Dubbing lessens a movie (well maybe not one with Van Damme, Steven Seagal or Chuck Norris). You can’t tell whether a film is good or bad when you’re listening to some wooden performance from a professional dubber. Where’s the richness of voice? Where’s the emotion? Where’s the intonation or the subtlety in the performance? With dubbing you lose all of that…and subsequently you also lose the soul of the movie.

How can people who watch dubbed movies know how good an actor Leo DiCaprio or Brad Pitt is? The answer is that they can’t.

The Spy Who Came in From the Cold was on Spanish TV last week. I’d forgotten how delicious Richard Burton’s voice was. Imagine casting those rich vocals aside for some part-timer from Valencia with a voice that grates like nails down a board.

It would simply be a crime.

Puerto de la Cruz? Who the hell would want to take a holiday here? It’s cold all year – I have an igloo in my back garden; It never, ever stops raining – whereas folks in the south of Tenerife wear flip flops, I’ve got wellie boots. As for the people, what a weird language they speak and don’t get me started on the food; things with tentacles and all sorts of rubbish like that.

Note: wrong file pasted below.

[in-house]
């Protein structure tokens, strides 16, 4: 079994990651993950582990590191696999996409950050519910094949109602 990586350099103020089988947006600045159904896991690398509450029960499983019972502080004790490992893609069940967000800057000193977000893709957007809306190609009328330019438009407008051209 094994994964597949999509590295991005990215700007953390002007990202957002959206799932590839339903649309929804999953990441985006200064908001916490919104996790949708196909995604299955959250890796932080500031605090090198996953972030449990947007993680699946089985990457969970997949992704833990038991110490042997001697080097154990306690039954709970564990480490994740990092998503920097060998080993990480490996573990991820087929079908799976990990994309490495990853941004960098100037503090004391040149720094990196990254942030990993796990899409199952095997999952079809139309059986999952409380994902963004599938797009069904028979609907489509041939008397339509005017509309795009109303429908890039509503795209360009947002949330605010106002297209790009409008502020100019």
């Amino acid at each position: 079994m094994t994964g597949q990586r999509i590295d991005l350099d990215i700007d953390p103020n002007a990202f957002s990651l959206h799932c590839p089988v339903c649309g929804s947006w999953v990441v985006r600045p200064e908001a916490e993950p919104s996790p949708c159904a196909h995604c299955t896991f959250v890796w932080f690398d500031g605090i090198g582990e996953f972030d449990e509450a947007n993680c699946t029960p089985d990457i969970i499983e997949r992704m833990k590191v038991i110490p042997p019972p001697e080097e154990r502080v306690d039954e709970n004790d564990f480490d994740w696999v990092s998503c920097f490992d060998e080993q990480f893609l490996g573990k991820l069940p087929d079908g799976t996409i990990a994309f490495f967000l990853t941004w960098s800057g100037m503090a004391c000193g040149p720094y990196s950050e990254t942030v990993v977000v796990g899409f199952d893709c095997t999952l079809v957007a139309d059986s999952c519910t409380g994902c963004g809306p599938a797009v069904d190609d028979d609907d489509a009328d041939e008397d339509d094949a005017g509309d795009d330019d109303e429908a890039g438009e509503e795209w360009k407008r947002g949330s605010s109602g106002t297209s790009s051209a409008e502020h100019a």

Honestly, trust me on this – I live there – stay away from Puerto de la Cruz.

After years of trying to convince people what it’s really like to live in or visit Puerto de la Cruz, I’ve decided to do a complete U-turn. There are a couple of reasons for this.

The first is more irritating than anything else. I can preach about Puerto de la Cruz until the cows come home, bed down for the night and start to dream of grassy meadows. But somebody visits the place on an excursion for 5 minutes and suddenly they know better – if they say it’s always cold, wet and cloudy, then it must be. What the hell do I know?

But the main reason is that, after witnessing an unusual situation involving pissed up young Brits making an ass of themselves a few weeks ago and then reading a couple of reviews on Tripadvisor this week, I really don’t want a certain type of Brit holidaymaker to believe that Puerto is warm and sunny all the year round – or for any part of the year. Simple as that.

Some people just aren’t suited to the north of Tenerife just as some people wouldn’t enjoy staying in the purpose built resorts in the south. The north is never going to ring their bells and these comments taken from a Tripadvisor review illustrate exactly why.